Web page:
------------

It's also interesting that you think your using "power" in an informal, rather than scientific sense, somehow justifies the fact that the "overpowered" feats you mention are largely not as applicable or useful as, say, precognition and Force visions, both of which appear in the original trilogy.

--------------

So I'm going to conclude that your whole "wah overpowered!" angle was based more on a superficial and shallow analysis of just how "flashy" the technique appears in your mind. That's the only way I can understand your considering a Force Kamehameha to be more impressive than lifting an X wing, when the latter is both literally more powerful and possessing of greater combative applications.

Last edited by Master Han on Aug 15th, 2013 at 09:44 PM

Old Post Aug 15th, 2013 09:36 PM
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Lord Lucien
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Literal time travel>>>uncertain visions.

Obi-Wan didn't cheat death. He lingered after death incorporeally. Sion literally lived inside a zombie body. One's more WTF than the other. One keeps in line with the more subdued, subtle, spiritual nature of the Force. The other keeps in line with WTF.


I argued the point on your terms because you bothered to bring it up. You wanted science in there, I obliged. But once it became clear that was the crux of your argument, and you had misconstrued "magical power" for "physical power" in a fictional universe with only limited relevance to our own physics, and had argued so pretentiously and pedantically, you raised my ire.


And damn right it's based on how flashy it is. The powers of the OT aren't flashy. The overbearing WMDs of the EU are. That X-Wing wasn't moved in an instant and with ease. But those Stormtroopers that Starkiller incinerated, were. Seriously, what more do you need before you get it?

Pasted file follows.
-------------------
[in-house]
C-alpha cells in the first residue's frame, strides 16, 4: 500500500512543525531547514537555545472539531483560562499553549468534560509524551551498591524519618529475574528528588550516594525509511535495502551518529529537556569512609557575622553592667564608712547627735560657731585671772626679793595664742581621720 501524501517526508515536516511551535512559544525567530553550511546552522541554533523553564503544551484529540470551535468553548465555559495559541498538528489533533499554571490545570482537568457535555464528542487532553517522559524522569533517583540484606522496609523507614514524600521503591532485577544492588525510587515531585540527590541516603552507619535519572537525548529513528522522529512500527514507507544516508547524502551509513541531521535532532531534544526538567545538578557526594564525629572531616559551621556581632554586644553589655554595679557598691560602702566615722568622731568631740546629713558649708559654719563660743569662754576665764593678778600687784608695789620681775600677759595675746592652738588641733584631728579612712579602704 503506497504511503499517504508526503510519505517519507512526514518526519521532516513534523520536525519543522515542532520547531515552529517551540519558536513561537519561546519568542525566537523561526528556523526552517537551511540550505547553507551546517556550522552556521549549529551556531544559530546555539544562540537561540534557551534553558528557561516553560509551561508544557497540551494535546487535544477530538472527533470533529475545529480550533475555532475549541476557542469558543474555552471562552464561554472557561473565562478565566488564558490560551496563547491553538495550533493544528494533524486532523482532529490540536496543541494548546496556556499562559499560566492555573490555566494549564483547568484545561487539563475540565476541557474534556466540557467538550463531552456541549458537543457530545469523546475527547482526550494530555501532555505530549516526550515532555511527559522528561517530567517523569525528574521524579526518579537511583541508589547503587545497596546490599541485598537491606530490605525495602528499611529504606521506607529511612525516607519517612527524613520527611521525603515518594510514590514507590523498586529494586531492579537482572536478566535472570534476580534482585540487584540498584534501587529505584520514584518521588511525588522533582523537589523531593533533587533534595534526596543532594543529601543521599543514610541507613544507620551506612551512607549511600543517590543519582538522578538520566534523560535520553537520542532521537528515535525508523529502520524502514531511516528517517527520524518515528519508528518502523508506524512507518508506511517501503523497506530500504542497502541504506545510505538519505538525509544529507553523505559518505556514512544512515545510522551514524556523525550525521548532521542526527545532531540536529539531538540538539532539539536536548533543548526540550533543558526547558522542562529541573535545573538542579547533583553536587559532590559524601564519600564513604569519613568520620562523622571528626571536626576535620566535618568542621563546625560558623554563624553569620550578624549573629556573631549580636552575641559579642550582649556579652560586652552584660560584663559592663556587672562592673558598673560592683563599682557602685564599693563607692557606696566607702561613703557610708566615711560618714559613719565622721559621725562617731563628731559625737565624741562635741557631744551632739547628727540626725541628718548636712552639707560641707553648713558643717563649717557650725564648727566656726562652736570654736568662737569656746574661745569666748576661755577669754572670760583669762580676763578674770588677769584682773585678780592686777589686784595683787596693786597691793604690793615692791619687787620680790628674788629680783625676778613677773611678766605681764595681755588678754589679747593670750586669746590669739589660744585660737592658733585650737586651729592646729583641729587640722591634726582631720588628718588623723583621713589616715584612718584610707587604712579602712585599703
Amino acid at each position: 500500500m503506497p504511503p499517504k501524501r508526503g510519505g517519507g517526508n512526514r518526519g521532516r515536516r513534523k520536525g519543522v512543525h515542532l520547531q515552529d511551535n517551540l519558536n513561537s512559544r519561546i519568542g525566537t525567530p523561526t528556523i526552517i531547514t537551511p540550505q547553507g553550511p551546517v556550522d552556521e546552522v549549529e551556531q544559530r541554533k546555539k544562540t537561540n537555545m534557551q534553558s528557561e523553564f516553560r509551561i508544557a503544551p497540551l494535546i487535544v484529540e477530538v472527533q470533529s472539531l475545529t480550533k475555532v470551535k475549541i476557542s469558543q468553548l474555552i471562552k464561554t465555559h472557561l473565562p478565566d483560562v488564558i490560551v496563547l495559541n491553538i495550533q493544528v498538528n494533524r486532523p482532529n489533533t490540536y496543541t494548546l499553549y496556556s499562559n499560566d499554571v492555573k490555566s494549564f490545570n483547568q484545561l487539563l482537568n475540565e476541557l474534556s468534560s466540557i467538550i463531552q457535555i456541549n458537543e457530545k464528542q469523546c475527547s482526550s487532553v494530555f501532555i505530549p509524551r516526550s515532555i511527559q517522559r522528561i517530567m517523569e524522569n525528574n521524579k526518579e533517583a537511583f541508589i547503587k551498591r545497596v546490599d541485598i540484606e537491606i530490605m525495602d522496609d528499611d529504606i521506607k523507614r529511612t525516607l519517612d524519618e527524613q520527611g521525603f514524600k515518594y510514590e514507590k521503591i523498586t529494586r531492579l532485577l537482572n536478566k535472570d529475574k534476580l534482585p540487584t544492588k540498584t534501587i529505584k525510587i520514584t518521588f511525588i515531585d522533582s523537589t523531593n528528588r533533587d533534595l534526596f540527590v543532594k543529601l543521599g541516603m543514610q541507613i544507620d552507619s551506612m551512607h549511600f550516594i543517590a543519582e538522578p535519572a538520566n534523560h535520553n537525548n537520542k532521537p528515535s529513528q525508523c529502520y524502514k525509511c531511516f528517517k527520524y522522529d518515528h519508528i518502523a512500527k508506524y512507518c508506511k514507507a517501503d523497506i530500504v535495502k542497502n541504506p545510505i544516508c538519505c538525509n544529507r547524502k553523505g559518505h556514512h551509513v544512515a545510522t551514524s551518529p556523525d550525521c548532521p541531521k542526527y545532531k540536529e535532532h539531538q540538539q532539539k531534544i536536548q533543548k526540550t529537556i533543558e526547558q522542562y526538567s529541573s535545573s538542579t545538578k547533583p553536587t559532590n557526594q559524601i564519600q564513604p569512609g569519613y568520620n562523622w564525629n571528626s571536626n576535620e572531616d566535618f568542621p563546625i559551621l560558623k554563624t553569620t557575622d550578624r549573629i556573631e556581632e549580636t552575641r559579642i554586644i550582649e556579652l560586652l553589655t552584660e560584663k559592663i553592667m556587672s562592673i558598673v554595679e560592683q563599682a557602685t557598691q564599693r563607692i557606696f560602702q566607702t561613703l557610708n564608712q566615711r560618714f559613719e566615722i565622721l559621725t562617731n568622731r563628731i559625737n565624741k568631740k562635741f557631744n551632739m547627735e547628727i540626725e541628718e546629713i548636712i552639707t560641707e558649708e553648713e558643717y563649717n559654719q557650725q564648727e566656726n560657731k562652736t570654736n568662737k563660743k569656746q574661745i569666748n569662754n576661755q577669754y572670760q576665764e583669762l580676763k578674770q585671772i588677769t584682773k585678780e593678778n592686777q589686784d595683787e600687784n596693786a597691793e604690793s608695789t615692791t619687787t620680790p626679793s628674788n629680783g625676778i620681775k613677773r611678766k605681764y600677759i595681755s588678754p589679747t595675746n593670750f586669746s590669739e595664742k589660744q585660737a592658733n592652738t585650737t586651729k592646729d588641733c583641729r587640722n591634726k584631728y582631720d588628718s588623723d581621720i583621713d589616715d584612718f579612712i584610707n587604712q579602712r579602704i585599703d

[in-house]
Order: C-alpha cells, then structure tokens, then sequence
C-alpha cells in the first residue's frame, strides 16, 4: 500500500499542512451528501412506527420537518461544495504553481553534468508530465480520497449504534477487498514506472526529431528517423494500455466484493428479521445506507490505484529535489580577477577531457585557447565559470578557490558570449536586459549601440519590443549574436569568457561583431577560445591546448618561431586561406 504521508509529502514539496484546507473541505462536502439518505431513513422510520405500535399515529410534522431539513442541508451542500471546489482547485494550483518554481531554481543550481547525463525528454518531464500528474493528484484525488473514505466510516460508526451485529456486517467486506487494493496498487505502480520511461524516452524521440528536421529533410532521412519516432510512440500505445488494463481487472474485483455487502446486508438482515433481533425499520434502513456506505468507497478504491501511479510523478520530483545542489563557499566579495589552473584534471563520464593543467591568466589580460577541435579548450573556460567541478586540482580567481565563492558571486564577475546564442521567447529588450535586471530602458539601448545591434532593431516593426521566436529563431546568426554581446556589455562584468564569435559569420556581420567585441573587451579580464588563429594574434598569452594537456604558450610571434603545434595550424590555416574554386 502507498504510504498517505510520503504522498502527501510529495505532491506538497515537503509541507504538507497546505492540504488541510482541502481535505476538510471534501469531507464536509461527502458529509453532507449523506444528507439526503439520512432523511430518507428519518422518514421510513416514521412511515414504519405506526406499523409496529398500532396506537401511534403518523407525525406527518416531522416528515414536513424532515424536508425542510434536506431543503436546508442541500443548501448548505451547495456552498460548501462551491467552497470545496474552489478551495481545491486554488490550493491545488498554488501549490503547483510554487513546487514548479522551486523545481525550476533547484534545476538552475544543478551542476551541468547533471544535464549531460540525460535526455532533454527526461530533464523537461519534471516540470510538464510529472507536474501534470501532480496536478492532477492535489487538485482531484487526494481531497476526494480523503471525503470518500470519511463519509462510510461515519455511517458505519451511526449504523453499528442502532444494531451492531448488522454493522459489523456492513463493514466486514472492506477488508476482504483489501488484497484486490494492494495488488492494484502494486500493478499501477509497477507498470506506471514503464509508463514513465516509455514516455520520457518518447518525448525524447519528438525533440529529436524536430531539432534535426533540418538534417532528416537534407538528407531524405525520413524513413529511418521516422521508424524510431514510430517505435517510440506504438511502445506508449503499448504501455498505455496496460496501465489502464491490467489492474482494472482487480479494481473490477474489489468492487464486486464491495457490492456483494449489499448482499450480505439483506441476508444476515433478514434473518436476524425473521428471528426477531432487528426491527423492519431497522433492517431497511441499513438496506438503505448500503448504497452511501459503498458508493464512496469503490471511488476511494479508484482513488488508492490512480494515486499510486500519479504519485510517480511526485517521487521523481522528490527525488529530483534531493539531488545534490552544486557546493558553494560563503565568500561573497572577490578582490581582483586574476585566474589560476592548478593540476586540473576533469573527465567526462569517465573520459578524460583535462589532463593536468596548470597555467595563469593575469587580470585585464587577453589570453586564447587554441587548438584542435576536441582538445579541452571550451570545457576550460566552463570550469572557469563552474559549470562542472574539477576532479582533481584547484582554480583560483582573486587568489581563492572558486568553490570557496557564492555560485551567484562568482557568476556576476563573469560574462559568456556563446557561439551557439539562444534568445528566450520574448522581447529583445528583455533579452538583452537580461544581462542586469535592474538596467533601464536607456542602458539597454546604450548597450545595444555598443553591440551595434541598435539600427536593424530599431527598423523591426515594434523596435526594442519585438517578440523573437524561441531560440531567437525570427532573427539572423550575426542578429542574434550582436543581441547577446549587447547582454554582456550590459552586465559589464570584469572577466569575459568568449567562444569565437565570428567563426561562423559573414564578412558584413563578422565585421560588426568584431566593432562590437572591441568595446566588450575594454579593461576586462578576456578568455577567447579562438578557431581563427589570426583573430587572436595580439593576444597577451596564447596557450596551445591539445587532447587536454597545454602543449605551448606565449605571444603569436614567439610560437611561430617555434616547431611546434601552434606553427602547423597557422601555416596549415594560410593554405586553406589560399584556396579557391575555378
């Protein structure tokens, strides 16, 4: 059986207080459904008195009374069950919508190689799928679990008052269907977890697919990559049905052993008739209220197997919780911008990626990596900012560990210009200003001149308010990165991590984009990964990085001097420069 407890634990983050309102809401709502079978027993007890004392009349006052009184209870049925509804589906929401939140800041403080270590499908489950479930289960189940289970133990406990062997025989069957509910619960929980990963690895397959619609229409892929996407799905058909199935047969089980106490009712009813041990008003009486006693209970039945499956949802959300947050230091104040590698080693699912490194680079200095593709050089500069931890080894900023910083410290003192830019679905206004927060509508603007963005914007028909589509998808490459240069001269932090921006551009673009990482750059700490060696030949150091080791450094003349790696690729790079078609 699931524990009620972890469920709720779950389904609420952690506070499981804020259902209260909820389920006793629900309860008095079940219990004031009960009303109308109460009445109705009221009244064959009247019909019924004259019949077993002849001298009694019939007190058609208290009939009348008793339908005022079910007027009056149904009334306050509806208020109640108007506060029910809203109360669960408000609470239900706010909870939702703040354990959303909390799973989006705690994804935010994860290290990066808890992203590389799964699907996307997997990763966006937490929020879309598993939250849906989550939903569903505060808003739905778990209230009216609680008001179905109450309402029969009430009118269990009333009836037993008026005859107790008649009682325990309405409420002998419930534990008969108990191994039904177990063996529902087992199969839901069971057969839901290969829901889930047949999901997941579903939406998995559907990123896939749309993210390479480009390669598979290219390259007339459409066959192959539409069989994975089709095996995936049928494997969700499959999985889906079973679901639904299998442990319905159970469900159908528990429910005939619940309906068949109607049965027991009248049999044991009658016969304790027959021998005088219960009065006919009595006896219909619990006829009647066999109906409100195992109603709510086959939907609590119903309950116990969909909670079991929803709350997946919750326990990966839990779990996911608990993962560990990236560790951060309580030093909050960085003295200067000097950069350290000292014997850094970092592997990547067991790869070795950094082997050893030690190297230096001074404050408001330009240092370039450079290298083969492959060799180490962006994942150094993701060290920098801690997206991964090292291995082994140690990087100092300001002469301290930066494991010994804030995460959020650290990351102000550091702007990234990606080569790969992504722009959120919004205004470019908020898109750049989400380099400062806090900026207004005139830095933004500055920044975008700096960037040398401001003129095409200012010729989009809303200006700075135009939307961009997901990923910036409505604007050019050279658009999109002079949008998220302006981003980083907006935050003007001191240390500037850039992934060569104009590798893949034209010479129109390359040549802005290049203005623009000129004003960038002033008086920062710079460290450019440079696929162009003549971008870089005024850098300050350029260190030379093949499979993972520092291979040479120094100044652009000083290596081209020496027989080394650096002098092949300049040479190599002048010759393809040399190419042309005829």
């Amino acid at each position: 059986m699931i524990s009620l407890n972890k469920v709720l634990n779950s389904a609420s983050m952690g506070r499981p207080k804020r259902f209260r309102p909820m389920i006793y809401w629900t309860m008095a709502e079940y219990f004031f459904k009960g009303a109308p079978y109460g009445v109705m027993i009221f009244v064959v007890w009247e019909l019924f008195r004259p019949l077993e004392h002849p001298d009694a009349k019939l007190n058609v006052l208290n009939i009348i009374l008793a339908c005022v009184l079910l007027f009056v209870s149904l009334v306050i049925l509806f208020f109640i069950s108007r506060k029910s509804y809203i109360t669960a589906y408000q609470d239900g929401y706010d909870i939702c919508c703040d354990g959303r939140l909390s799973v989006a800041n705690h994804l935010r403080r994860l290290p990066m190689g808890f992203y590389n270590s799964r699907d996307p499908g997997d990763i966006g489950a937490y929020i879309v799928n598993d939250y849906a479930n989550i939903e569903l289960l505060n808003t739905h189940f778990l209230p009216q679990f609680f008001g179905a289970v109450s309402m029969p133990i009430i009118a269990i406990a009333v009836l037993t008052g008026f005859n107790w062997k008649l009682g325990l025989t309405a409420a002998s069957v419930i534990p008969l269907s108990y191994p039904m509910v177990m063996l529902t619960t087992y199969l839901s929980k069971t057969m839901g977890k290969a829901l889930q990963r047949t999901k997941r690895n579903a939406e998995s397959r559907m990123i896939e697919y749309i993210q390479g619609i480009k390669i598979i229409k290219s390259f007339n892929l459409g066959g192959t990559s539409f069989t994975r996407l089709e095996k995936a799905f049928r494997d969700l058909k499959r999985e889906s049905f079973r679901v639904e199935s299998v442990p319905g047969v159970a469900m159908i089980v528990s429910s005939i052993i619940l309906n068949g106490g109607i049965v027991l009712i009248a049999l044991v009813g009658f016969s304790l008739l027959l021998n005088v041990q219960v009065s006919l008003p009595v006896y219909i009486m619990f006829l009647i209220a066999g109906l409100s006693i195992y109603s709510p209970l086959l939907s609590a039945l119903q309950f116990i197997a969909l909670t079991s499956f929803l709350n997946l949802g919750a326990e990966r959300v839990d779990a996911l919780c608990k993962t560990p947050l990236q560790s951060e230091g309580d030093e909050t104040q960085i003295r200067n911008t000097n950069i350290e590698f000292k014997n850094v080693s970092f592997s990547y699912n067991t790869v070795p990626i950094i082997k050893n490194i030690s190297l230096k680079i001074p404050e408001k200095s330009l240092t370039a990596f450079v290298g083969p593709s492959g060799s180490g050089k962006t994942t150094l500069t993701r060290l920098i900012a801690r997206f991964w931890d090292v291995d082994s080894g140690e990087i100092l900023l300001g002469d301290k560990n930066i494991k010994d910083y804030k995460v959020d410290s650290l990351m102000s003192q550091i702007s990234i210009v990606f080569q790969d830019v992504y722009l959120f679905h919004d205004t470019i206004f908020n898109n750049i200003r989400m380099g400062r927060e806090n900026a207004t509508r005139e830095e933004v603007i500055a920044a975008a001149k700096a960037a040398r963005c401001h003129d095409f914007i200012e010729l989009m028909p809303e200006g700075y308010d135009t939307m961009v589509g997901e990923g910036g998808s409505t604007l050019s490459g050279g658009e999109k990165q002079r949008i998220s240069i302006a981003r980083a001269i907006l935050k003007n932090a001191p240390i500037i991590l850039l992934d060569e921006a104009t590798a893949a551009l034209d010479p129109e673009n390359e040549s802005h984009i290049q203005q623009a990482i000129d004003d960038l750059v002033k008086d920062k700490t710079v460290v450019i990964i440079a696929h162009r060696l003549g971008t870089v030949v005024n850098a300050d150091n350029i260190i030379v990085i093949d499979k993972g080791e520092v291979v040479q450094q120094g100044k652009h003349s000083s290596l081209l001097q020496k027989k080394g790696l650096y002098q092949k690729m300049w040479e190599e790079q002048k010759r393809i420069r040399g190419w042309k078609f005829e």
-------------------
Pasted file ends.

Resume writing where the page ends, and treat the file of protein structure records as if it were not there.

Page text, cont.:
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Old Post Aug 15th, 2013 10:02 PM
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Master Han
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quote: (post)
Originally posted by Lord Lucien
Literal time travel>>>uncertain visions.


Jesus Christ, it's not literal grandfather paradox time travel. Troy Denning makes this clear in Invincible. Maybe you should try actually reading the literature before crying about it.

quote:

Obi-Wan didn't cheat death. He lingered after death incorporeally. Sion literally lived inside a zombie body. One's more WTF than the other. One keeps in line with the more subdued, subtle, spiritual nature of the Force. The other keeps in line with WTF.


I don't see how reappearing as a primitive special-effects blue ghost that can apparently go anywhere at will is more "subdued" than living inside a zombie body. Obi Wan's power is more potent, more mystical and more impossible.

If anything, if you had to bet between one or the either being possible in RL...you'd pick reanimating a corpse over magic space ghosts.

quote:

But once it became clear that was the crux of your argument,


I already admitted more than once that it wasn't, and that I was just nitpicking your point.

That doesn't mean my nitpick wasn't right, yet you stubbornly insisted on backing it.

quote:
and you had misconstrued "magical power" for "physical power"


Bullshit logic.

Magical power is quantified by its ability to influence stuff, the same way that physical and political power are ultimately defined by their respective spheres of influence.

Being able to accelerate an object with an X force is the central point of telekinesis, and ergo in evaluating TK feats, we judge it on its [magical] ability to affect the [physical] universe.

We don't judge it on how flashy it looks.

quote:

in a fictional universe with only limited relevance to our own physics,


Again, bullshit. If the laws of motion did not apply universally to Star Wars in all but the most exclusive circumstances, it would literally bear no resemblance whatsoever to what we see in the Canon.

Physics don't only apply to esoteric science experiments and case studies, Lucien.

quote:

And damn right it's based on how flashy it is.


LOL, wut?

So if Yoda lifts a teacup with a blue aura of energy, it's overpowered, but if Yoda lifts an entire X wing without fancy special effects, it's just fine?

Maybe you should substitute "overpowered" with "aesthetically incompatible with the Force's original theme and style", and I might actually agree with you.

quote:
That X-Wing wasn't moved in an instant and with ease. But those Stormtroopers that Starkiller incinerated, were. Seriously, what more do you need before you get it?


You do realize that slowly moving an X wing is more powerful than rapidly blasting stormtroopers, right?

Your entire argument is predicated on looking at feats from only the most possible superficial lenses.

Last edited by Master Han on Aug 15th, 2013 at 10:20 PM

Old Post Aug 15th, 2013 10:13 PM